Dengue suspected of killing at least 17 people in Karachi in latest outbreak

Dengue suspected of killing at least 17 people in Karachi in latest outbreak
Patients suffering from dengue fever rest on beds under nets as they are treated at a government hospital in Karachi, Sindh-Pakistan on October 10, 2019. (AFP/File)
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Updated 12 September 2022

Dengue suspected of killing at least 17 people in Karachi in latest outbreak

Dengue suspected of killing at least 17 people in Karachi in latest outbreak
  • Doctors in the city say official figures on the disease were vastly underreported
  • 3,157 suspected with dengue being treated at various medical facilities since year's start

KARACHI: Dengue, a mosquito-borne disease, has killed at least 17 people in southern Pakistan’s densely populated Karachi city and made thousands of others sick, doctors said on Monday, while pointing out official figures related to the disease were vastly underreported. 

According to the data released by the provincial health department Monday morning, dengue had killed two people in Karachi division since January 2022 while 3,157 patients suffering from the disease had been treated at various medical facilities since the beginning of the year.  

The report added 107 dengue patients were admitted to hospitals on September 10, adding that 950 others were diagnosed with the disease in the first ten days of the month.   

However, the Sindh health department added seven more deaths in the revised data sheet issued Monday evening, which its spokesperson said had occurred at the privately-run Aga Khan University Hospital (AKUH).  

But data obtained from private sector hospitals suggested that official numbers were not accurate. 

“At least three people have died in Liaquat National Hospital (LNH) since May 1, and all of them were brought to the hospital in critical condition,” Anjum Rizvi, a hospital spokesperson, told Arab News. “LNH has treated 1,046 dengue patients during this period.” 

Rizvi said private hospitals in the city were receiving fewer patients of the disease than public health facilities due to the affordability issue, though the numbers were still “on the rise.” 

Fawad Rashid, spokesperson of the Indus Hospital, said two dengue patients had died since August 1 while 94 others had been treated for the disease during this period. 

Last week, a Pakistan Tehreek-e-Insaf leader and philanthropist, Hunaid Lakhani, died from dengue fever at the South City Hospital of the city. 

Pakistan’s Dawn newspaper also reported 11 dengue-related deaths at AKUH in the last six months. 

“Not all of those reported dead were counted by the government. We are meeting them on Tuesday to sort this out,” Dr. Faisal Mehmood, head of infectious diseases at AKUH, told Arab News, when asked about reports of 11 deaths from the disease at the hospital. 

Dr. Saqib Hussain Ansari, a hematologist at Children’s Hospital Karachi, also said his health facilities had admitted 60 dengue patients.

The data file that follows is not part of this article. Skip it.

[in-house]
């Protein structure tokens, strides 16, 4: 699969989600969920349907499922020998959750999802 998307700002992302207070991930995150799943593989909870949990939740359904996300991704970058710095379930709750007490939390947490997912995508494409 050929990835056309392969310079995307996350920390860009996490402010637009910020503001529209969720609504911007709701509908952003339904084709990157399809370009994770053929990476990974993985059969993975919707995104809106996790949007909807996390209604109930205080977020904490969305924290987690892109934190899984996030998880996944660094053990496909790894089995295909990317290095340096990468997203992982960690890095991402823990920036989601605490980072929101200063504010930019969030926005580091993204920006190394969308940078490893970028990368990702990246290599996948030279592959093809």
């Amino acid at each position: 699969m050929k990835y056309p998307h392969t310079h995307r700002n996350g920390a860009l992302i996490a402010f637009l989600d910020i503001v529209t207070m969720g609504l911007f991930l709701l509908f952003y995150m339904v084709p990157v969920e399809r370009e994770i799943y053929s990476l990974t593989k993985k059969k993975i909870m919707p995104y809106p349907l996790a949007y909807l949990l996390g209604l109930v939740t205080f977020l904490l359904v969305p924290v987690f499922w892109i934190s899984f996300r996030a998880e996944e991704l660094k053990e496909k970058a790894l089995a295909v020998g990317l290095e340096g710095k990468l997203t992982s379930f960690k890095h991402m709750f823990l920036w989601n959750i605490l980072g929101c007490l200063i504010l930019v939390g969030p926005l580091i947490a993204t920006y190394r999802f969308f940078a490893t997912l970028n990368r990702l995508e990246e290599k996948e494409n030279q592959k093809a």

“We are treating about 10 patients daily in the OPD while admitting an average of four,” he said. “At least, two patients per day are also sent to the intensive care unit.” 

Dengue cases have surged in Sindh due to the recent monsoon rains and floods, though official figures show that only six people were diagnosed with the disease in 23 districts of five divisions in Sindh, excluding Karachi. 

Faisal Edhi of the Edhi Foundation, however, said that dengue was spreading in flood-affected areas. 

“The health minister has issued directives on my request today to establish camps at the district and divisional headquarters to test and treat dengue patients,” he told Arab News. 

The spokesperson of the health department, Mehar Khursheed, said the provincial authorities had asked for “better coordination and data transfers from all public and private labs and hospitals to get better clarification on the dengue situation in every district.” 

“At the moment, there are rising cases of dengue across the province due to flood water,” she said, adding the Sindh government was trying to deal with the situation by using fumigation and other techniques. 

While officials at public hospitals said there were no fatalities from the disease, they acknowledged that the number of patients was increasing. 

“The number of dengue patients has been increasing since September,” Dr. Yahya Tunio, spokesperson of the Jinnah Post Graduate Medical Center, told Arab News while adding that 79 people suffering from the disease had been admitted at the medical facility since August 1. 

Dr. Omar Sultan, another doctor at the same medical facility, said over 100 dengue patients had been visiting the OPD on a daily basis for check-up. 

Dr. Nasrullah Memon, medical superintendent of the Civil Hospital, said 1,700 patients had been admitted and treated at the second largest government hospital of Sindh since August. 

“Accurate and complete data provide us the real picture of a problem,” he said, adding it was vital to meticulously compile such statistics to systematically deal with any healthcare issue. 

“Without such data, we are blind,” he continued. “If we can’t see the problem, we won’t be able to solve it either.”